Usually, the fear we feel isn’t so much about the worst case scenario we’re thinking of—it’s about how we would feel if that scenario comes to pass.
To boost your courage, try to stay objective and focus on the facts of the matter. Pay attention to what actually happened, rather than the meaning you’re attaching to it.
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If we respond to every fear-inducing situation like we’re in mortal danger, we’re going to end up missing out on valuable opportunities to live fully, enjoy growth and new experiences. Ask yourself: “Am I avoiding pain, or seeking growth?”
We tend to be harsher with ourselves than we are with other people.
The next time you’re faced with an opportunity to expand your comfort zone, ask yourself how you would perceive your best friend in the same situation. Would you focus on the potential pitfalls, or would you admire them for taking the risk?
Boosting your courage isn’t something that happens overnight.
It’s a day-by-day process and you’re more likely to experience success in this area if you focus on expanding your comfort zone one step at a time.
For example, if you notice that you feel fear around talking to new people, start small by asking someone for directions or striking up a short conversation with people you encounter in your day-to-day life.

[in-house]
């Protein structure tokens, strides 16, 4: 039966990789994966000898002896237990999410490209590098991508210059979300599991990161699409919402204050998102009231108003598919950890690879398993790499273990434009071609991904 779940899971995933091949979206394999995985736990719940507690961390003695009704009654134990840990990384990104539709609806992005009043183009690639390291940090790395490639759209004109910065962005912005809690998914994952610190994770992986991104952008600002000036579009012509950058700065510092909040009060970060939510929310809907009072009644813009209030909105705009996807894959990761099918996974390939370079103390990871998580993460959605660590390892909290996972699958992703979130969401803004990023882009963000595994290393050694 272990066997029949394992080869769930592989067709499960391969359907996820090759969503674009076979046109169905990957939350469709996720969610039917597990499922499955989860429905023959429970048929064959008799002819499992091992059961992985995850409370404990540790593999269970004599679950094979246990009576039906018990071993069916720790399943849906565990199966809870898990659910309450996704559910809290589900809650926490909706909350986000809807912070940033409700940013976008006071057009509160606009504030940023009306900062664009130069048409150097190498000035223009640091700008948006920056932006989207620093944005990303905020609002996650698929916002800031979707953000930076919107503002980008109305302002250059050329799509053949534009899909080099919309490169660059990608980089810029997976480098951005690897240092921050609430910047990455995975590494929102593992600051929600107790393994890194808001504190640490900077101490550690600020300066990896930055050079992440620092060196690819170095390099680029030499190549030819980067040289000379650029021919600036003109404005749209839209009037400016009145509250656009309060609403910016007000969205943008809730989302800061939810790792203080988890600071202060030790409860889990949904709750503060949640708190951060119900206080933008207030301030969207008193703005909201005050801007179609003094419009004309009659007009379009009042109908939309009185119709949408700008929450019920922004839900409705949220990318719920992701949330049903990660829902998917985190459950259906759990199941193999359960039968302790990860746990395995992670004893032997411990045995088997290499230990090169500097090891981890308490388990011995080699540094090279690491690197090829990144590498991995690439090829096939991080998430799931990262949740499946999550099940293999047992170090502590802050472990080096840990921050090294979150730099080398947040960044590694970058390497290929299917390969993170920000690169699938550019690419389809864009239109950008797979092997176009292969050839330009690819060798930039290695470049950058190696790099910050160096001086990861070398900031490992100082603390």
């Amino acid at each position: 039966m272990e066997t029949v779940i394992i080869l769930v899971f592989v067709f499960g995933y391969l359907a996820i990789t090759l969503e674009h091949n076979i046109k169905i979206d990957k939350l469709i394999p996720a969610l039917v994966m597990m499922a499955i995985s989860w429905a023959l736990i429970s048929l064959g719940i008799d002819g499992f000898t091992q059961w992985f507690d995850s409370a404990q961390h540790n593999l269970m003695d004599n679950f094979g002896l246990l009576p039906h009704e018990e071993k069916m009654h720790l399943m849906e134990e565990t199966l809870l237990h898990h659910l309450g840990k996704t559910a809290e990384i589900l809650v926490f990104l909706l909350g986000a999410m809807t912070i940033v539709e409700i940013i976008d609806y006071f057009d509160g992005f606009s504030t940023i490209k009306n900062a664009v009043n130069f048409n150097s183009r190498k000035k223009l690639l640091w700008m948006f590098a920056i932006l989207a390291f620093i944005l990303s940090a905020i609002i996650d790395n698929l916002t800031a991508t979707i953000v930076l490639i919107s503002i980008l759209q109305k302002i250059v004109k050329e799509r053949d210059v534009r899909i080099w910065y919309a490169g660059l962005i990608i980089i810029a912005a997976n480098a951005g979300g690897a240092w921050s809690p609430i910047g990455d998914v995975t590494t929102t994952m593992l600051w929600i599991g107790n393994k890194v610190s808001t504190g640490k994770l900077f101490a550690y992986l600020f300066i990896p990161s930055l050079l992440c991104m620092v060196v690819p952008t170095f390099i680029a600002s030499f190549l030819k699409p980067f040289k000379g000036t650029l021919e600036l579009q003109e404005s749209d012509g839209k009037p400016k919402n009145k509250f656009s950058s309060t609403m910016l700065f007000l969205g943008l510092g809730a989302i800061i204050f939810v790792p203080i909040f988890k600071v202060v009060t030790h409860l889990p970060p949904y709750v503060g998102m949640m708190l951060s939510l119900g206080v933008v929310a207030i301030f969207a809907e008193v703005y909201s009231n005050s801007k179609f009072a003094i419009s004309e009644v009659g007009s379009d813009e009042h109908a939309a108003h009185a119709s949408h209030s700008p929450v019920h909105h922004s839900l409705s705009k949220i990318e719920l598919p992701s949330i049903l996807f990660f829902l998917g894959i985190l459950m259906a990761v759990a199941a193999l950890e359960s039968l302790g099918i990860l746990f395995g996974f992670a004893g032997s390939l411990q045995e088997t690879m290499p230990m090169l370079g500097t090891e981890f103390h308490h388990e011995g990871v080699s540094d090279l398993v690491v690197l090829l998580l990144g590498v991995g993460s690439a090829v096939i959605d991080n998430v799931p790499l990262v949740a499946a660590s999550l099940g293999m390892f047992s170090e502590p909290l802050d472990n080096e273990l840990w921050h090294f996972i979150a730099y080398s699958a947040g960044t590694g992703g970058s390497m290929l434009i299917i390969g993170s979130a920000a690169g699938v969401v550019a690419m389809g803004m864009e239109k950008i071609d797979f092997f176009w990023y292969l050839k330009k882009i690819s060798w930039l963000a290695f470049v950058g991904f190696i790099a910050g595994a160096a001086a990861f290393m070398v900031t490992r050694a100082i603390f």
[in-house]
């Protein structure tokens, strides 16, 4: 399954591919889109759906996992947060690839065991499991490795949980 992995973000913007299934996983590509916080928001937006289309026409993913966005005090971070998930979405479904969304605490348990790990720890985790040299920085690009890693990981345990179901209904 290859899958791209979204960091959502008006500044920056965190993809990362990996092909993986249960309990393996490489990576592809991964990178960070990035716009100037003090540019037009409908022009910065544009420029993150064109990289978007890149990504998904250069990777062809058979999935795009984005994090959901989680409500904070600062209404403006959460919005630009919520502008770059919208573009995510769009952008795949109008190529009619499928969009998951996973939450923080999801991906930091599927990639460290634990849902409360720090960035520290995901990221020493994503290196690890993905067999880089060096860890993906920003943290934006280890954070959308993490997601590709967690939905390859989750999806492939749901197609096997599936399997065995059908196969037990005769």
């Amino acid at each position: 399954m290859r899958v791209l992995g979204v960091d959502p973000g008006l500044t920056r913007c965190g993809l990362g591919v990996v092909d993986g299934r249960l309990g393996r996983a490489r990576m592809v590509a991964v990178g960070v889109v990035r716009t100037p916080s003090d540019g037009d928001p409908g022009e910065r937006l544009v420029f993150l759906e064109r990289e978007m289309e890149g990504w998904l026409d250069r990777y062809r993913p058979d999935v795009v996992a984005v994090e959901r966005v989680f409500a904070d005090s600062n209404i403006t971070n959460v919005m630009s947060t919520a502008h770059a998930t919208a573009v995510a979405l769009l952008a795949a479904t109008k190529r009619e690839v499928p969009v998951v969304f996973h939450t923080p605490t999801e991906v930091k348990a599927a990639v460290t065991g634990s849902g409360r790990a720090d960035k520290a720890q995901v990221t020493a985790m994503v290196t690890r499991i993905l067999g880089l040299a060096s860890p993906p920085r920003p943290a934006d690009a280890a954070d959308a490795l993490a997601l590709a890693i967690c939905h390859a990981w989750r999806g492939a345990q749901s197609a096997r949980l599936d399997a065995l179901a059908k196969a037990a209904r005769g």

We often focus on what we need to do. The real shift that needs to take place, however, revolves around who we need to become.
What qualities would a courageous future version of yourself have? How would they start each day? What new habits would they develop? What old habits would they change?
The longer you wait before taking action, the less courageous you’ll feel.
The only thing that will help you feel more courageous is taking action, stepping outside your comfort zone, and sending yourself the message that you are a courageous person.
When we’re feeling fearful, our breathing unconsciously becomes faster and shallower. Taking a few deep breaths sends the signal to our minds that everything is OK and helps us relax.
Our brains are wired to:
However, researchers have found that bravery is a skill, and like all skills it can be learned, strengthened and mastered with repeated practice.
The best way to conquer a fear is to face your fears head-on in a healthy manner that helps you move past the fear rather than in a way that traumatizes you.
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